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LETTER TO THE COMMUNITY: Transgender flag to fly at half staff on Nov. 20 in Hillcrest

Every year on Nov. 20, we gather to honor and remember those lost to hate crimes due to their gender identity at the annual Transgender Day of Remembrance.

In 2010, when the name Roy Jones was read, and it was announced that he was only 17 months old, the tears started pouring down my face uncontrollably. Through my tears I saw the look of shock and horror on people’s faces.

Roy was killed by his mother’s boyfriend for acting too much like a girl. I don’t know about you, but when I was 17 months old, I was acting like a 17-month-old … playing with toys and learning to talk.

Every year, the list grows longer, and the victims get younger. The Transgender Day of Remembrance was started in 1998 by Gwendolyn Smith to pay tribute to Rita Hester, a transwoman killed in Massachusetts, and has become a worldwide event.

This year, a new idea came to light and it had to become a reality. Members of the local Transgender Day of Remembrance planning committee, including Jess Colyer and Traci O'Brien, went to the Hillcrest Business Association meeting asking for the transgender flag to be flown at half staff in honor of all transgender murder victims.

Interestingly enough, I was not shocked to realize that some of the board members, even those belonging to the LGBT family, didn’t know that the trans community had their own flag or what it looked like. So, with that, the education began about the Transgender Day of Remembrance, and the advocating that needs to take place so people realize how many people are murdered simply for being true to themselves.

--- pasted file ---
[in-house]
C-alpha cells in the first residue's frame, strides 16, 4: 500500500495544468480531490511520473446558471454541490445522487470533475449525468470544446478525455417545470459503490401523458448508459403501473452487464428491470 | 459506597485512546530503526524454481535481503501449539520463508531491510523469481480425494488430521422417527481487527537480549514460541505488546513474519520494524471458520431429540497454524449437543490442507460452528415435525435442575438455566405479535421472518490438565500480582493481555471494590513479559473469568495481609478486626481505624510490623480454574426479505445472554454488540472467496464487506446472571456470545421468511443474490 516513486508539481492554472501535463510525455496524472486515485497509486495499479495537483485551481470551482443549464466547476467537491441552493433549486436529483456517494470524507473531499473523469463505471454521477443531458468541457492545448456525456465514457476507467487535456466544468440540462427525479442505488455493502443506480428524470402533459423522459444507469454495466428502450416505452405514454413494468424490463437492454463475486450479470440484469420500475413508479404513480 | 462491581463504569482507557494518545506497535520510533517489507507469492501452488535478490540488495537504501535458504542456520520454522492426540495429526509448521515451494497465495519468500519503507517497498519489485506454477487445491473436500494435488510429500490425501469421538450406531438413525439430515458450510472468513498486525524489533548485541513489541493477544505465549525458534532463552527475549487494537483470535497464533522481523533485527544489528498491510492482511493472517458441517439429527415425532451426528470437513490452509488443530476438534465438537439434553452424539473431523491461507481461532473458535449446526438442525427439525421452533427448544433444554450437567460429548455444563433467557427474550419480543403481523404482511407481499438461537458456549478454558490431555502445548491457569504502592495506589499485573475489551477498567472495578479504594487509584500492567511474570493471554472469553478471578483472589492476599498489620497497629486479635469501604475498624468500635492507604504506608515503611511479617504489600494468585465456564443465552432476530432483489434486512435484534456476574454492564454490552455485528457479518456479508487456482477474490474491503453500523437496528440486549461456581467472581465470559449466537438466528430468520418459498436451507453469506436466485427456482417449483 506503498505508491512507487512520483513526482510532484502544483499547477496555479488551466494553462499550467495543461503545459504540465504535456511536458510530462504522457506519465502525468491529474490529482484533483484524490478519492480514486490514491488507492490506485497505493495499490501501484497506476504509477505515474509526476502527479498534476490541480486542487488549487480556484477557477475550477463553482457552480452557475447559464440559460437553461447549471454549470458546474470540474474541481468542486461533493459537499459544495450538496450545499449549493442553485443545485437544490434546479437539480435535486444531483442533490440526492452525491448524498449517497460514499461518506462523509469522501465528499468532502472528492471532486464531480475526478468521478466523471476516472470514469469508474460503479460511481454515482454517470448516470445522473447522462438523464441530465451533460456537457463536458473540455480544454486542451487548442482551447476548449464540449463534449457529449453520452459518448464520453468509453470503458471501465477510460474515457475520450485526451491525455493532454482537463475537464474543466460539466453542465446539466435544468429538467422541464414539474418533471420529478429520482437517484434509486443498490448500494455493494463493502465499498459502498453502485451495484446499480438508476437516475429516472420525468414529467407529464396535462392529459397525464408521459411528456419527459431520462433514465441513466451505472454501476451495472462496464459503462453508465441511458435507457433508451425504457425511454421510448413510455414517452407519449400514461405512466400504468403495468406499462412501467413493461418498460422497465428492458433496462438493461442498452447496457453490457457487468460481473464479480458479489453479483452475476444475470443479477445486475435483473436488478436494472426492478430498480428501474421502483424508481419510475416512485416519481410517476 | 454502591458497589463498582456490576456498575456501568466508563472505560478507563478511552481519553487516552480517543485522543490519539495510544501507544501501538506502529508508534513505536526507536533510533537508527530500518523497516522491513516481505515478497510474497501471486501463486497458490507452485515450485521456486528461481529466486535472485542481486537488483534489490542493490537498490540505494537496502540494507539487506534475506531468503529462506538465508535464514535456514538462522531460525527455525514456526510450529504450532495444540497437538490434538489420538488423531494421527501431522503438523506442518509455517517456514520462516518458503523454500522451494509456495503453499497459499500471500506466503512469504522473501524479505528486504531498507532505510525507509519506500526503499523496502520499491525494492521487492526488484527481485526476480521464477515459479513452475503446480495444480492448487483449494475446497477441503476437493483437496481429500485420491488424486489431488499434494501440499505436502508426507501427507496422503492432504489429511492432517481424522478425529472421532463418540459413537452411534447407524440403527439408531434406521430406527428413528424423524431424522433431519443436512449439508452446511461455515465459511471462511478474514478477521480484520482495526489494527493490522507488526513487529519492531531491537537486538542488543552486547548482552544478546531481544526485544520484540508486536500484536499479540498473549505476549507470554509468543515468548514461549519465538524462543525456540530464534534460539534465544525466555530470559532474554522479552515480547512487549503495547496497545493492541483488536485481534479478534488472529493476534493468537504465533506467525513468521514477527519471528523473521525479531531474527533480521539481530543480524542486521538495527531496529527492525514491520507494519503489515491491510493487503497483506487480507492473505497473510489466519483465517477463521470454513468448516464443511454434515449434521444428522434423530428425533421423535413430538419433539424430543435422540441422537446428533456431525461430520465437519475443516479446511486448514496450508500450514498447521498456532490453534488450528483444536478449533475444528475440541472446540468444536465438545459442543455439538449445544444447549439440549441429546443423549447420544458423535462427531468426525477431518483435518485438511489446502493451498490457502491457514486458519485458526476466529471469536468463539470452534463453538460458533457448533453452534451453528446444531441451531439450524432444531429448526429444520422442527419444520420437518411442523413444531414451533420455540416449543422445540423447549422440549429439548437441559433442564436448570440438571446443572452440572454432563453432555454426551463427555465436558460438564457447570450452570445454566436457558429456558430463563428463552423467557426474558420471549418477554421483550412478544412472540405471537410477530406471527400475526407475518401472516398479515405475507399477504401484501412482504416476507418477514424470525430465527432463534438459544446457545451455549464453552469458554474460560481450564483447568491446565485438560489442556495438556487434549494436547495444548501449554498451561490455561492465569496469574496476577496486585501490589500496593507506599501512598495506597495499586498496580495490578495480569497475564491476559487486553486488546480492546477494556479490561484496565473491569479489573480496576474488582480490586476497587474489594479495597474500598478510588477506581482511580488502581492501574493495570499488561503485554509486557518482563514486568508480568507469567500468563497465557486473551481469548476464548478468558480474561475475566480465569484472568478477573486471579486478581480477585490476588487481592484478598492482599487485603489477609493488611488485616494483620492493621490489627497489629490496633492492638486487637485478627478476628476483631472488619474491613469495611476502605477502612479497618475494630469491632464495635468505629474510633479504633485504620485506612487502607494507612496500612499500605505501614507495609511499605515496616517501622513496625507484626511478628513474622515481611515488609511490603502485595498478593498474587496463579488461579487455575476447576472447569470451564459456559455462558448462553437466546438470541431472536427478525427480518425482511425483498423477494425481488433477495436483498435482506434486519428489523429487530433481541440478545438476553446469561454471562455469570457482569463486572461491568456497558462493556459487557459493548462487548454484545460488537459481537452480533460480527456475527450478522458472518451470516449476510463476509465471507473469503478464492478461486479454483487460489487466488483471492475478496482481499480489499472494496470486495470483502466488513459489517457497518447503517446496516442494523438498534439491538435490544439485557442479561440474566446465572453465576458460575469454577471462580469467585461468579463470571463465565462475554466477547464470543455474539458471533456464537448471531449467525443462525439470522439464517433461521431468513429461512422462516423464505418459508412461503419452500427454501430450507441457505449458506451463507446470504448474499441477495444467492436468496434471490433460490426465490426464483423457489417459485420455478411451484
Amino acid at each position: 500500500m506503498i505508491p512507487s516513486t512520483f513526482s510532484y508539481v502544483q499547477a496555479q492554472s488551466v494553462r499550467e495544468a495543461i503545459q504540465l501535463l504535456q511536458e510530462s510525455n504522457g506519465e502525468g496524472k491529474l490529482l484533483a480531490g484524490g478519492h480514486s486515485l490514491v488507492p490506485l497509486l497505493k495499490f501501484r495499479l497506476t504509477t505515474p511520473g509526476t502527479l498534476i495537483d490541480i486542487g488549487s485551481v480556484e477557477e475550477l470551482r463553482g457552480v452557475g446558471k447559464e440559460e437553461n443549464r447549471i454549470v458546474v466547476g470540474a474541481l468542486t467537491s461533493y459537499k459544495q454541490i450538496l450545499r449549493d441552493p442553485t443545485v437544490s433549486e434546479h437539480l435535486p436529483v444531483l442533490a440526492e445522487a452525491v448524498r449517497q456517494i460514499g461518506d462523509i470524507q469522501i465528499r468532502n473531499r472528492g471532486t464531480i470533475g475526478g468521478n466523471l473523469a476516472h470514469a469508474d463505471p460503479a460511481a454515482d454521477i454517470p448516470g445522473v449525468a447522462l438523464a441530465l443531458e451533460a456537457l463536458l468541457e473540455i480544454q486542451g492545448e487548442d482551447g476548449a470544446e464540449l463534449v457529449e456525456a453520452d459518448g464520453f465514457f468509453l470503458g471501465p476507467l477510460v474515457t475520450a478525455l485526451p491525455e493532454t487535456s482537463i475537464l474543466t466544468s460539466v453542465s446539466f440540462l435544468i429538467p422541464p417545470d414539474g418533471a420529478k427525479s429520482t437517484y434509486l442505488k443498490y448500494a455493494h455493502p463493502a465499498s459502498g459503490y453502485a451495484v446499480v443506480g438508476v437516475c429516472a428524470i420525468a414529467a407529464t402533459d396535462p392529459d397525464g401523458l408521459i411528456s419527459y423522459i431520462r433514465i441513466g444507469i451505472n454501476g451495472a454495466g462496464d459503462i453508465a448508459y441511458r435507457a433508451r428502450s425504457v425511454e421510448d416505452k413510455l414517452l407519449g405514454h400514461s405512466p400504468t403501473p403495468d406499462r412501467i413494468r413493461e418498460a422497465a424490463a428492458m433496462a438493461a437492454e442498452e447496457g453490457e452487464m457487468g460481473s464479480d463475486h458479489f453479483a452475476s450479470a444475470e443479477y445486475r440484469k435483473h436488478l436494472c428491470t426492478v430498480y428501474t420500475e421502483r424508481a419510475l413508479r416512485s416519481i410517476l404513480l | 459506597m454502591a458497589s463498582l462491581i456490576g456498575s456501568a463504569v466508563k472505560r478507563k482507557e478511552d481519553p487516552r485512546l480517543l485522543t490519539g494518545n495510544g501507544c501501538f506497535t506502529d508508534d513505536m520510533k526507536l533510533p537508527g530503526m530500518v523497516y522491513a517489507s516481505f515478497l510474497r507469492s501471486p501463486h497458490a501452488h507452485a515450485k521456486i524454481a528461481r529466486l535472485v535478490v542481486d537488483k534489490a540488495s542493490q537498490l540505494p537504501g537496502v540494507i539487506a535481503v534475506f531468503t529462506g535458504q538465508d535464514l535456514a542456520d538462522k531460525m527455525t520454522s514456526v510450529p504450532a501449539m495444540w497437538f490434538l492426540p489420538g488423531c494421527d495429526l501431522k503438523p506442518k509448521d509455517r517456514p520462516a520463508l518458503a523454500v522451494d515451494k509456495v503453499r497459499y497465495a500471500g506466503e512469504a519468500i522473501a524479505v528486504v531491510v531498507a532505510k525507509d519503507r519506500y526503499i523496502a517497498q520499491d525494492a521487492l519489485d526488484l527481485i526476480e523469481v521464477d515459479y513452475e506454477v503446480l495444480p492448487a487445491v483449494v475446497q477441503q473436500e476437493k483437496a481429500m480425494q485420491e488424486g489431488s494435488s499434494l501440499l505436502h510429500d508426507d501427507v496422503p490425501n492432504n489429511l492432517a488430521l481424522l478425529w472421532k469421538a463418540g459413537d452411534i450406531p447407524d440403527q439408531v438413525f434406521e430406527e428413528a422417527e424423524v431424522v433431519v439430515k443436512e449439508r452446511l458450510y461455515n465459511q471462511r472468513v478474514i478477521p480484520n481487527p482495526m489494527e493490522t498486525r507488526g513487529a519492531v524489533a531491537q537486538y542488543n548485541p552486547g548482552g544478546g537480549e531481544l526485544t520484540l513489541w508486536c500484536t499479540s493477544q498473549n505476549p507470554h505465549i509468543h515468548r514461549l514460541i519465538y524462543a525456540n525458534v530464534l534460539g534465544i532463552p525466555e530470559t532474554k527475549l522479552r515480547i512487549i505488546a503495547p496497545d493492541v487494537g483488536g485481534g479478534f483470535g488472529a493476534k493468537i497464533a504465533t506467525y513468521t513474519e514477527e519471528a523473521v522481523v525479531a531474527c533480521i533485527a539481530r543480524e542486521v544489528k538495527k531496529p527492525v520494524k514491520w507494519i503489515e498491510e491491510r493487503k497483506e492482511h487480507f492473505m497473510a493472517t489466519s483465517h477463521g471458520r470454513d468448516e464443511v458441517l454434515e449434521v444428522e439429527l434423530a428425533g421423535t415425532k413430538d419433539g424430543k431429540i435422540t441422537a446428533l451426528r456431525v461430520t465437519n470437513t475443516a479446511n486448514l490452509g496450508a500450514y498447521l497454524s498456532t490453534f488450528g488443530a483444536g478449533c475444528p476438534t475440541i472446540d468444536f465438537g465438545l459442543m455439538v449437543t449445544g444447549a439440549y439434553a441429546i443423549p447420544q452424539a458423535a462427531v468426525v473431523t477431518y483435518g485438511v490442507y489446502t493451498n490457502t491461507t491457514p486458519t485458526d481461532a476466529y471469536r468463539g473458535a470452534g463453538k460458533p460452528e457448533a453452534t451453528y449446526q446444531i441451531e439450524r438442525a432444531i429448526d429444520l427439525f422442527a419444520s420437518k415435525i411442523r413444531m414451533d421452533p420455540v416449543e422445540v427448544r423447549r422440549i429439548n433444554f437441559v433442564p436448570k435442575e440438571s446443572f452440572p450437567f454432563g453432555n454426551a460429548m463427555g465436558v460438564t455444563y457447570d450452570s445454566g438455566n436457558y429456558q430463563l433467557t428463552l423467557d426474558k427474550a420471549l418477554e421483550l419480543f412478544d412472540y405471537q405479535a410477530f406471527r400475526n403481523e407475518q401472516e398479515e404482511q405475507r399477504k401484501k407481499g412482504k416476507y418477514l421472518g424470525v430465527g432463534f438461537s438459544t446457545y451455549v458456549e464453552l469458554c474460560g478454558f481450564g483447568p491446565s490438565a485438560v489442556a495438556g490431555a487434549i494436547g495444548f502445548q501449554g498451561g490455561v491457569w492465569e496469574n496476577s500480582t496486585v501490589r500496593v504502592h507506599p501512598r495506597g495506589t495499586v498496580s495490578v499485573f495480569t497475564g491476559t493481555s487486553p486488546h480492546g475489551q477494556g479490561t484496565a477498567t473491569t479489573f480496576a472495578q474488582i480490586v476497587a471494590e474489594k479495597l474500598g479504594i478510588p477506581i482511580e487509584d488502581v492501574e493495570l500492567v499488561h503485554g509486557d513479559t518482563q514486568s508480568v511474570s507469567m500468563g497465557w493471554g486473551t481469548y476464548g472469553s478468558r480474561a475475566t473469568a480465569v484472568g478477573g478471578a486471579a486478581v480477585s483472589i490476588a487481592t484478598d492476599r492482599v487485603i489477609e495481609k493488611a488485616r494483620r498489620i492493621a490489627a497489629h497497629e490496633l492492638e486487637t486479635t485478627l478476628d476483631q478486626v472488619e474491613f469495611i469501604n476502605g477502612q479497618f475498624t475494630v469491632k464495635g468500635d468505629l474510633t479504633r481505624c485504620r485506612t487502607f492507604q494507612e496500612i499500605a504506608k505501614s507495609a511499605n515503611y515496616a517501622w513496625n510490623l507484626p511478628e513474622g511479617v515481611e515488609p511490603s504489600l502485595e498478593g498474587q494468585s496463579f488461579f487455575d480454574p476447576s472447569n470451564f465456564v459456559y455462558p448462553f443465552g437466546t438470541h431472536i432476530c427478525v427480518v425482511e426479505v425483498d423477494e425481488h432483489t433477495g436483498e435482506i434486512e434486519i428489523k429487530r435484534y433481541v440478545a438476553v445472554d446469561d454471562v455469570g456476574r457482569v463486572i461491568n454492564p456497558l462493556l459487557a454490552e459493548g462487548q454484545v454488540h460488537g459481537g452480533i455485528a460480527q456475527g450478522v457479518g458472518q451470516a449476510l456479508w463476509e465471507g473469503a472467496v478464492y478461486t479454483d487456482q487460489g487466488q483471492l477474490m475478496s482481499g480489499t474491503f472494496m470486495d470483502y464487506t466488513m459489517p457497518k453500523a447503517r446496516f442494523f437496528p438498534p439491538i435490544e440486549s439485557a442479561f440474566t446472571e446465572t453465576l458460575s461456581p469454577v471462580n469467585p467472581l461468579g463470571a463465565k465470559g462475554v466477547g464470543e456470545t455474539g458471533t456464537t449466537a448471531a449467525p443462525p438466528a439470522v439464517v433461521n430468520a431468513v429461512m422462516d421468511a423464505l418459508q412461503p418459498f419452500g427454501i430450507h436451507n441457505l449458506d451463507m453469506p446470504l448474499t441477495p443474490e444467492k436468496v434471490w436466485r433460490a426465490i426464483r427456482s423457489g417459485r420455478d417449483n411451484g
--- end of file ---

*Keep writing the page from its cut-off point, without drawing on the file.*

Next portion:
On Sept. 11, 2012, the Hillcrest Business Association unanimously voted to let the transgender flag fly at half staff in honor of these victims … and they are just that … victims. So, on Nov. 20, if you’re in Hillcrest and see the pink, white and blue flag flying, remember it flies with two purposes. It validates the life and mourns the death of innocent people who were simply trying to be who they were born to be. It also signifies that transgender people are human beings, and deserved to be honored as such.

Please keep your eyes and ears open for information about the flag ceremony and program on Nov. 20, and we hope you will march with us that day in solidarity, honor and memory of those we’ve lost.

Blue Montana
Prince Royale of the Imperial Court de San Diego
Transgender Day of Remembrance planning committee

(Send Letters to the Editor or Letters to the Community to Ken Williams, Editor in Chief of SDGLN. He can be reached at ken@sdgln.com, @KenSanDiego on Twitter, or by calling toll-free to (877) 727-5446, ext. 713.)